U.S. diplomat: Ball is in North’s court

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U.S. diplomat: Ball is in North’s court


U.S. Ambassador Kathleen Stephens talks to press yesterday. [NEWSIS]

The U.S. ambassador to Seoul said yesterday it is North Korea’s turn to act for the resumption of six-party talks.

Kathleen Stephens was responding to a question at a local journalists’ gathering in Seoul, as to whether the lack of action from the North regarding inter-Korean talks may be because Washington does not assure it will have a bilateral high-level meeting with Pyongyang.

China, after meeting with North Korea’s visiting envoy last month, suggested a stage-by-stage process for the resumption of six-party talks.

The talks would start with inter-Korean talks and then North Korea-U.S. talks.

The North has expressed no opposition to the suggestion but is yet to respond to Seoul’s call for inter-Korean talks made in January.

Stephens said the United States is waiting for the North to show its sincerity for talks.

“You can hear words that we want to have a dialogue but you want to see actions.

“But do you want to tell someone what you have to do, A, B, C, publicly? Probably not,” she said.

“You want to give a little room for a kind of action to demonstrate seriousness of purpose, or maybe in a Korean context, sincerity.

“We want to see this move forward, but we also want to see this move forward in a productive and positive way,” Stephens said.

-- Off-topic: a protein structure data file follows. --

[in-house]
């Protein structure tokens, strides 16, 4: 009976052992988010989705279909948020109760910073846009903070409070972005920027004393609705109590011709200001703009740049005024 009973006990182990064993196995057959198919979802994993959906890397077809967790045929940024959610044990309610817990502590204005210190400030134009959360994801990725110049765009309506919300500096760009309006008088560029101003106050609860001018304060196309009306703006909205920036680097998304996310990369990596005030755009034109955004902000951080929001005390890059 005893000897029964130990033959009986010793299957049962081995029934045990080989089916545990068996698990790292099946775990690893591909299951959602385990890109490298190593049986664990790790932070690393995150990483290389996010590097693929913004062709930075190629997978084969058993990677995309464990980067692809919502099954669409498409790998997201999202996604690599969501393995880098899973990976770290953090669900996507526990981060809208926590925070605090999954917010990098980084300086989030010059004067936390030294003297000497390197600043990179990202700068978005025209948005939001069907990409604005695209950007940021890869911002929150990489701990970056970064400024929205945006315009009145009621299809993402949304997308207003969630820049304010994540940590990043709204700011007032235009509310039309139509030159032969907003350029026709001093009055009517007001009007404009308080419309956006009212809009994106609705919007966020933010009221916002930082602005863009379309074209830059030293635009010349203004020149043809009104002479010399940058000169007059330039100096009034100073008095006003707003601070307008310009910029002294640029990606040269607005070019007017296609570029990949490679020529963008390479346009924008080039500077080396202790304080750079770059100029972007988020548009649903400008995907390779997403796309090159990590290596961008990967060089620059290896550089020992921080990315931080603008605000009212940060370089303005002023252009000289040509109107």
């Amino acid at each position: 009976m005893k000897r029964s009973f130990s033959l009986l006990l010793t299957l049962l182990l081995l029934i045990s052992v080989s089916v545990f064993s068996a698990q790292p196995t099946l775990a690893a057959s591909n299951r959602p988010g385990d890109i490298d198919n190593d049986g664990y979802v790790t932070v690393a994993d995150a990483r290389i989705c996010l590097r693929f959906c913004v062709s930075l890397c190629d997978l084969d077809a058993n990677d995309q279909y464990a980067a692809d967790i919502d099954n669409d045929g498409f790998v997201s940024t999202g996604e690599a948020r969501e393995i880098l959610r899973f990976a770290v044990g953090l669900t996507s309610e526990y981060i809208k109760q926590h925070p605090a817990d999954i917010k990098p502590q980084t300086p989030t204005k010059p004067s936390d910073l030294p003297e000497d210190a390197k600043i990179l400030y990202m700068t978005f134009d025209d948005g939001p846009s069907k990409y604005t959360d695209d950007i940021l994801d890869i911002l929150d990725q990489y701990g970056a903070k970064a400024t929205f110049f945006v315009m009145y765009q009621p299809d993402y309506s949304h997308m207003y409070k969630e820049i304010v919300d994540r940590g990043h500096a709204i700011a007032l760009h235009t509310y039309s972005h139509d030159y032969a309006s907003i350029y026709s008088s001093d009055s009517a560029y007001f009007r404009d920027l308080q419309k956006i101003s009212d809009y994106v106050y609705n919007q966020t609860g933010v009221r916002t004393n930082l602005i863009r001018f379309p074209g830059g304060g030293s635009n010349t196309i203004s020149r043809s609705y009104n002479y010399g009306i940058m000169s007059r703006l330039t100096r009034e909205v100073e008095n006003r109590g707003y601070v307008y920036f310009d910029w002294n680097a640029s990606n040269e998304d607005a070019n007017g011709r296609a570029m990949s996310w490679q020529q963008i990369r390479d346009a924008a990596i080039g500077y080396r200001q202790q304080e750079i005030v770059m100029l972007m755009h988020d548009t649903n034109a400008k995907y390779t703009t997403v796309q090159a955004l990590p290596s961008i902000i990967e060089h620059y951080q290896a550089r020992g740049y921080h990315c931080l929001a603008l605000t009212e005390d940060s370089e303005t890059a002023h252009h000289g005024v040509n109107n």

Stephens said the Sept. 19, 2005 statement made in the six-party talks, under which the North pledged denuclearization, remains a relevant and important vision and the U.S. is working with other members of the six-party talks to pick up where they left off to pull the North out of “a dead-end road.”

The talks, involving the two Koreas, the U.S., Japan, China and Russia were stalled in April 2009 with Pyongyang’s withdrawal.

She said the other parties also need to be assured of the North’s readiness to implement commitments to live up to international obligations but Seoul, which suffered provocations last year, deserves meeting the North first.

“We’re also prepared to engage bilaterally but I think we have been very clear that we want to see first and foremost the improvement in atmosphere of the North and South,” she said.

By Moon Gwang-lip [joe@joongang.co.kr]
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